DEAR ABBY: I am a volunteer at the local hospital, and I deliver the "get well" cards to hospital patients. Here are some suggestions to ensure that the cards are delivered to the patients without delay.
-- Be sure to put your name and return address on the envelope. This helps the patients determine whether or not the card is meant for them. Also, if the patient has gone home, or died, we are able to return the card to the sender. (Today we had two women with the same first name, middle initial and last name. One woman opened all six cards, and four of them were for the other patient.)
-- When addressing the cards, use the patient's given name ("Mary L. Jones") not a nickname ("Sissy Jones") or her husband's name ("Mrs. John Jones"). Also, do not use room numbers; patients frequently change rooms.
Last week we received a card for "Buddy." We also had a "Charles E. ----" listed, and all his cards were addressed to "Ed," "Eddie" and "Edward."
-- Please write clearly and do not use the entire face of the envelope for the address. If the patient has been released, we must mark through the hospital address and squeeze the home address on the card.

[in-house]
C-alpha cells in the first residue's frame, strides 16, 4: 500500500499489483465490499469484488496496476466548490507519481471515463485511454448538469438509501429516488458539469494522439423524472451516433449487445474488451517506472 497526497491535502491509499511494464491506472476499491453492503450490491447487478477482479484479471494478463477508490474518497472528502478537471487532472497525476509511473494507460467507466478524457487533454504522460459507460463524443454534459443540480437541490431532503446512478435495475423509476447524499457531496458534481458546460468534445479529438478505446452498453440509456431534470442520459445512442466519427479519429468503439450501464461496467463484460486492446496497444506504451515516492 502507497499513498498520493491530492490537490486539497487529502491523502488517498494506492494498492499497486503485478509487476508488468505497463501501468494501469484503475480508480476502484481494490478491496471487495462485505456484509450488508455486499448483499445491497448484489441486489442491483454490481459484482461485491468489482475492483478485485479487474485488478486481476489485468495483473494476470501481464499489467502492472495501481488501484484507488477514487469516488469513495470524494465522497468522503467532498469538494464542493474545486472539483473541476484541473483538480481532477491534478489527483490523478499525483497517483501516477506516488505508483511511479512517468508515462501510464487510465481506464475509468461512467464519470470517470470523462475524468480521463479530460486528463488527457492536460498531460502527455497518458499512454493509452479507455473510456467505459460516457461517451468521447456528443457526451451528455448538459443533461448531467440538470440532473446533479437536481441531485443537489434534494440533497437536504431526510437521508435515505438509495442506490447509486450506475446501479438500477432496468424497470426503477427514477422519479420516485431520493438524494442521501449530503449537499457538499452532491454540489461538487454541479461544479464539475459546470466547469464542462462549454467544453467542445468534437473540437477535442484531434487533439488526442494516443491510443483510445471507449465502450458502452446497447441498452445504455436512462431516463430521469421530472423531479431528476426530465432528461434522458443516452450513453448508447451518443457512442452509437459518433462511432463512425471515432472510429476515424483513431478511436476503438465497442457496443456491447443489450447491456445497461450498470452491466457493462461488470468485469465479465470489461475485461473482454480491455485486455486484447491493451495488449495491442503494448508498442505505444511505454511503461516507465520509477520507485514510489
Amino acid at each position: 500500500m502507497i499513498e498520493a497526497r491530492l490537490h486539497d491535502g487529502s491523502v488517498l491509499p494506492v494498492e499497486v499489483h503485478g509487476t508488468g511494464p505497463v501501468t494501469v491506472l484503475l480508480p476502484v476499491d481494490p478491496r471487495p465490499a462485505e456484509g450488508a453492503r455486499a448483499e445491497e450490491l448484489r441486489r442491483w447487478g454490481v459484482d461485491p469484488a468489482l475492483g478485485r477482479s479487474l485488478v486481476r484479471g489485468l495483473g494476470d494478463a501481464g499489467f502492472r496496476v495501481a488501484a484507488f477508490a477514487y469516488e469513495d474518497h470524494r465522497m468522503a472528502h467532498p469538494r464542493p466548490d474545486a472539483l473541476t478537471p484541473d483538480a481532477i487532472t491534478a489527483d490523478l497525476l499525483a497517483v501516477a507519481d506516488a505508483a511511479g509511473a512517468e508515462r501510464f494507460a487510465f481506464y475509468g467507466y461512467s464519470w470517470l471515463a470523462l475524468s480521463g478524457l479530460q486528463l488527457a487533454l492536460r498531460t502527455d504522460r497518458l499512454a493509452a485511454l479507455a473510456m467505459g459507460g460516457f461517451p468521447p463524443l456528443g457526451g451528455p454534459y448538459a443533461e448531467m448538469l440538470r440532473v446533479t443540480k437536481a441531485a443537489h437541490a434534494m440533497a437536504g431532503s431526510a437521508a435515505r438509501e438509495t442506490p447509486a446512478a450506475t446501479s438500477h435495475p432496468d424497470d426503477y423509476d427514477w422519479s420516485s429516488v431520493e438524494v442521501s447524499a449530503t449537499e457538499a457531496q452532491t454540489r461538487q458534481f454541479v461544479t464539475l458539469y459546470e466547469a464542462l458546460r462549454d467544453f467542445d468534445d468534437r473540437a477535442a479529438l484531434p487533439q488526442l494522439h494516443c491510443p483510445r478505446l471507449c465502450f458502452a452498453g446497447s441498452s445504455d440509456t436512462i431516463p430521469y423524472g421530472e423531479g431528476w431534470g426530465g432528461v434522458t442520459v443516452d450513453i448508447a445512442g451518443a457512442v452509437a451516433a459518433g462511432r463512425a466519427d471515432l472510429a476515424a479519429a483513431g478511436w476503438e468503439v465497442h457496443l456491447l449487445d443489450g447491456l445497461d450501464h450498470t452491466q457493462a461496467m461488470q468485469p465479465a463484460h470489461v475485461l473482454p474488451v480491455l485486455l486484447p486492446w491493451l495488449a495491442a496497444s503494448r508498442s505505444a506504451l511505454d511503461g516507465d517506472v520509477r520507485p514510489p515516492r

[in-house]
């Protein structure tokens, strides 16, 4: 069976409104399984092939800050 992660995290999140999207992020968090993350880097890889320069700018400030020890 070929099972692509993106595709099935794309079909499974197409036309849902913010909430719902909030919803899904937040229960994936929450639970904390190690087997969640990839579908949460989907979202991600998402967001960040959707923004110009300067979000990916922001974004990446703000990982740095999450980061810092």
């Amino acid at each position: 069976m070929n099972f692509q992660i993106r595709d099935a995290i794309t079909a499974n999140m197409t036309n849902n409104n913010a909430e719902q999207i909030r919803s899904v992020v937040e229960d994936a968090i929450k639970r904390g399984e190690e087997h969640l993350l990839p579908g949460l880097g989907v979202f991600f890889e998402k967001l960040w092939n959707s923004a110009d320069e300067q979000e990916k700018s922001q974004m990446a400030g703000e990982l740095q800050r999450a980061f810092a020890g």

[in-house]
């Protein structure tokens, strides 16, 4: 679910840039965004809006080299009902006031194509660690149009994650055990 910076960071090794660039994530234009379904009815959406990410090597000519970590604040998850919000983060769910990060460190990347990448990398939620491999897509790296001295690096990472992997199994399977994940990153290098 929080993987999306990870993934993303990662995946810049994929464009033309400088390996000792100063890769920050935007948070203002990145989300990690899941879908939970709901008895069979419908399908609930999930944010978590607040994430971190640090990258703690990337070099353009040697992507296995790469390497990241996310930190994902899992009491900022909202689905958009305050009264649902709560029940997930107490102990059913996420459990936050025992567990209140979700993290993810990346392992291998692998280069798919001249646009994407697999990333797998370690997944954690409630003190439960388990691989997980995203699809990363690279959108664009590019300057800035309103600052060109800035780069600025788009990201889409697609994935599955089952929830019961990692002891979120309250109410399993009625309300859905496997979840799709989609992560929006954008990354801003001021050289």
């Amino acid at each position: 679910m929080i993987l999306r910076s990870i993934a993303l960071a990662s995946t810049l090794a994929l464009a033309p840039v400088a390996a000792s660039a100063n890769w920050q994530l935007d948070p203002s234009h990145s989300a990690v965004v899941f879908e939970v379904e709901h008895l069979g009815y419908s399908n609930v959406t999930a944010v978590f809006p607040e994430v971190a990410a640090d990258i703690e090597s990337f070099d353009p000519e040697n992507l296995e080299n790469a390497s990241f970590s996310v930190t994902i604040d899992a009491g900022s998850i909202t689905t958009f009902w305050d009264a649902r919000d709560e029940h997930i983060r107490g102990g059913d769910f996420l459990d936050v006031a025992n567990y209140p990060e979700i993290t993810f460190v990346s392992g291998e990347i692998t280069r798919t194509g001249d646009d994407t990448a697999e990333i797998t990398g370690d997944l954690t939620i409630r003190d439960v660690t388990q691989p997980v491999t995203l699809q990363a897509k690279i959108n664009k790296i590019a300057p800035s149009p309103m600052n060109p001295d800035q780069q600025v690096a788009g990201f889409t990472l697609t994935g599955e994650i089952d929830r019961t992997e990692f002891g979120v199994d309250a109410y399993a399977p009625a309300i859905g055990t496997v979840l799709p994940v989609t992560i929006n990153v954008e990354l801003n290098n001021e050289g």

-- And last, but not least, if a patient is in the hospital for a long time, send cards at frequent intervals. -- NAOMI D. TRENARY, WINCHESTER, PA.
DEAR NAOMI: Thank you for the suggestions, which everyone should heed. Greeting cards can boost a person's flagging spirit -- but only if they are received by those for whom they are intended.
DEAR ABBY: Last Friday, some friends and I went to a nightclub to listen to the band and have a drink. Shortly after I arrived, a very attractive man asked me to dance. (I'll call him Bill.) We hit it off immediately, and he asked if I was married. I told him I wasn't, and he said, "That's great -- neither am I." I invited him to sit at our table, and I found him to be a really neat guy.
At the end of the evening, Bill said his ride home had left, so I gave him a ride home. He told me his roommate had guests over and he didn't want to intrude, so we parked in front of his place and talked and kissed for nearly two hours. When we finally said goodbye, we had spent four beautiful hours together.
Before leaving, I gave him my phone number with high hopes of hearing from him. (He gave me no phone number.)
A few days later, a friend who had been at the club when I first met Bill told me that Bill is a married man who lives with his wife and four children. Abby, I was shocked. If he calls me, what should I say? -- SHOCKED IN FRESNO
DEAR SHOCKED: Tell him that you learned that he is married, and you have no time for married men. Then say goodbye!
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